"There's a lot to take into account in trying to follow state and local laws in finding a place," said Sean Luse, chief operating officer, as customers streamed in to the dispensary on its last day. "There's a lot of fear out there in the community and that's part of the challenge. We're keeping our fingers crossed."


"The dispensary at 2747 San Pablo Ave. is across the street from a school called the Center for Early Intervention on Deafness and three blocks from a second school called Ecole Billingue de Berkeley. City and state laws require dispensaries to be at least 600 feet from any school. The dispensary was established before city guidelines on proximity to schools were put into law."


Automobile nostalgia buffs may get a chance to rejoice: Legislation is pending that would allow the DMV to issue retro-style license plates, including the old black-on-yellow plates. 


From the Bee's Jim Sanders: "Assembly Bill 1658 would allow the Department of Motor Vehicles to issue plates resembling those of the 1950s, through ’80s for a fee – $50 initially, $40 per year – to cover administrative costs and raise money for environmental projects...."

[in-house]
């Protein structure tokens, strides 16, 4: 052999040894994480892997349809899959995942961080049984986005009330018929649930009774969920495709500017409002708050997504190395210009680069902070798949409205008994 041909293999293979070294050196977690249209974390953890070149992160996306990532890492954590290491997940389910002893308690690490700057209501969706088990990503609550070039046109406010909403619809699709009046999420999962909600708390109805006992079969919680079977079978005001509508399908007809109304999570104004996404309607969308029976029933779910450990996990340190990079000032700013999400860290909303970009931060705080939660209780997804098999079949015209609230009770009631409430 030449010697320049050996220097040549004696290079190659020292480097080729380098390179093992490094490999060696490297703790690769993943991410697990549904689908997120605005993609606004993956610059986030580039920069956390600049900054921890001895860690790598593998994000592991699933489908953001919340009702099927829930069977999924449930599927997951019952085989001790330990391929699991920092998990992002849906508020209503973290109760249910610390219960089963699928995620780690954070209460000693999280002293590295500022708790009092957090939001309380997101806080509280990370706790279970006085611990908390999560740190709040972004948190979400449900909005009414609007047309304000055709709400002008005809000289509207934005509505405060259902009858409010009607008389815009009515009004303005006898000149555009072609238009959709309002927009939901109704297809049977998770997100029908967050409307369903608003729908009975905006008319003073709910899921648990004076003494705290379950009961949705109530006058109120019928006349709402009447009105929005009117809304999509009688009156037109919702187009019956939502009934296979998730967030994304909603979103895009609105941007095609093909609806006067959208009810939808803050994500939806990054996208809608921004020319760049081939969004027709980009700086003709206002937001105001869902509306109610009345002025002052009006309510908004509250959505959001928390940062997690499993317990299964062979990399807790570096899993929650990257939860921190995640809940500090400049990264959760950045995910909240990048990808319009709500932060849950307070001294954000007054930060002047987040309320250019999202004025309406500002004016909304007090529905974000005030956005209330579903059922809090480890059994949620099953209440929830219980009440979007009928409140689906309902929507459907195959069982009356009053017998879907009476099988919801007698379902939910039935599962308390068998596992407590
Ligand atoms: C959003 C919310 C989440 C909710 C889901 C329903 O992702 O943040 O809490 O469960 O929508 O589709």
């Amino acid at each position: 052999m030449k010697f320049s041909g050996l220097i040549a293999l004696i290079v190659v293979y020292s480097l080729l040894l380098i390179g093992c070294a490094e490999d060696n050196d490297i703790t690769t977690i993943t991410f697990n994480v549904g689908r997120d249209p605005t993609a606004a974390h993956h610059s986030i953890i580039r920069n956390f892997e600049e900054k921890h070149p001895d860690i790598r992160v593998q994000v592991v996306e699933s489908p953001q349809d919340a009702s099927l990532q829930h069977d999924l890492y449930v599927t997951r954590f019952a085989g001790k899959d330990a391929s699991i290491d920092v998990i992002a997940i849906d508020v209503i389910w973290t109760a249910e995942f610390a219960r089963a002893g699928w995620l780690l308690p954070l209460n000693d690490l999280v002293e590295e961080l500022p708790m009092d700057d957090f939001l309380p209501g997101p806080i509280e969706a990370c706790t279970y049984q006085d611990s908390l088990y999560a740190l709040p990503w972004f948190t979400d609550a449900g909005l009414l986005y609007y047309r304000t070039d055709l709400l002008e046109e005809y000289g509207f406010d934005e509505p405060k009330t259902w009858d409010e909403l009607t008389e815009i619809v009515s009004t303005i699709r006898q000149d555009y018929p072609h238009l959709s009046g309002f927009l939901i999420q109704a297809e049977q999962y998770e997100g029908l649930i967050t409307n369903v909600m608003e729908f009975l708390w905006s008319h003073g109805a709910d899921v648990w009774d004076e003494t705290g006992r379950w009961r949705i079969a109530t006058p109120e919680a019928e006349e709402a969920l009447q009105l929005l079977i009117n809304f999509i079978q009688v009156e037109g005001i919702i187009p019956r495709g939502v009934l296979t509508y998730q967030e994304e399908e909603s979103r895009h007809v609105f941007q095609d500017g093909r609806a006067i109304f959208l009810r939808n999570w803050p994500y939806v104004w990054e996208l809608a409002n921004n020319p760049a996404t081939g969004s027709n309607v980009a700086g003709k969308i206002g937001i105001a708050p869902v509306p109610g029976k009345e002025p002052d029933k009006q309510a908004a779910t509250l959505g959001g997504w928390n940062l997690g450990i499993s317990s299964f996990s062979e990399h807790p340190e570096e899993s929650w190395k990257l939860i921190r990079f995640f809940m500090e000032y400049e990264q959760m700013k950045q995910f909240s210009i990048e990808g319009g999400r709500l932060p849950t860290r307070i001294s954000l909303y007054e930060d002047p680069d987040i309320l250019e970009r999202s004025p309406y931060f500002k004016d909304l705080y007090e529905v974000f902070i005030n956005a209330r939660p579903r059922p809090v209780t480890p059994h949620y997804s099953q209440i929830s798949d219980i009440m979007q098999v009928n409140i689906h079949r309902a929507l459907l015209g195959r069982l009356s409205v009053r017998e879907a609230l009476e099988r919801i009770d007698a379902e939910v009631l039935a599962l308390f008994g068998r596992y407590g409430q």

"Plates would not be issued by the DMV until 7,500 had been ordered by the public. They would come in three classic designs, with black lettering on a yellow background, or yellow lettering on either a black or blue background." 


Meanwhile, Los Angeles authorities are considering outlawing extreme skateboarding. It seems that going down hill at high speeds can be dangerous and some residents are saying enough is enough.  KPCC's Erika Aguilar tells the tale.


"This week, the L.A. City Council could put an end to an extreme style of skateboarding called “bombing.”


"Bombing is when a skateboarder shoots down a hill at high speed. The practice is thrilling, but dangerous; in January, a 15-year old boy was killed in a collision with another skateboarder during a “bombing” run down a hill in San Pedro."


"Kevin Rodriguez – who’s 17 - says he doesn’t wear a helmet when he bombs, even though the law says he should. But he says he’s careful not to skateboard downhill into traffic.

“Sometimes we do it in the night time," says Rodriguez, before adding, "There’s no cars. Or we do in parking lots or private downhills.”


And from our "Blind Date"  file comes the tale of the German nymphomaniac who grabbed a guy named Dieter right off the street. Achtung!


"The woman met her latest victim, a 31-year-old African man, on her way home from a sex addiction clinic in Munich."


"She invited him back to her flat where she kept him hostage and forced him to satisfy her sexual demands."


"The victim eventually managed to break out of the apartment after his attacker fell asleep. He was later found weeping on the street by police."


"He fought back tears to tell them: “I met her on a bus. She invited me back here. It was hell. I can’t walk. Please help me.”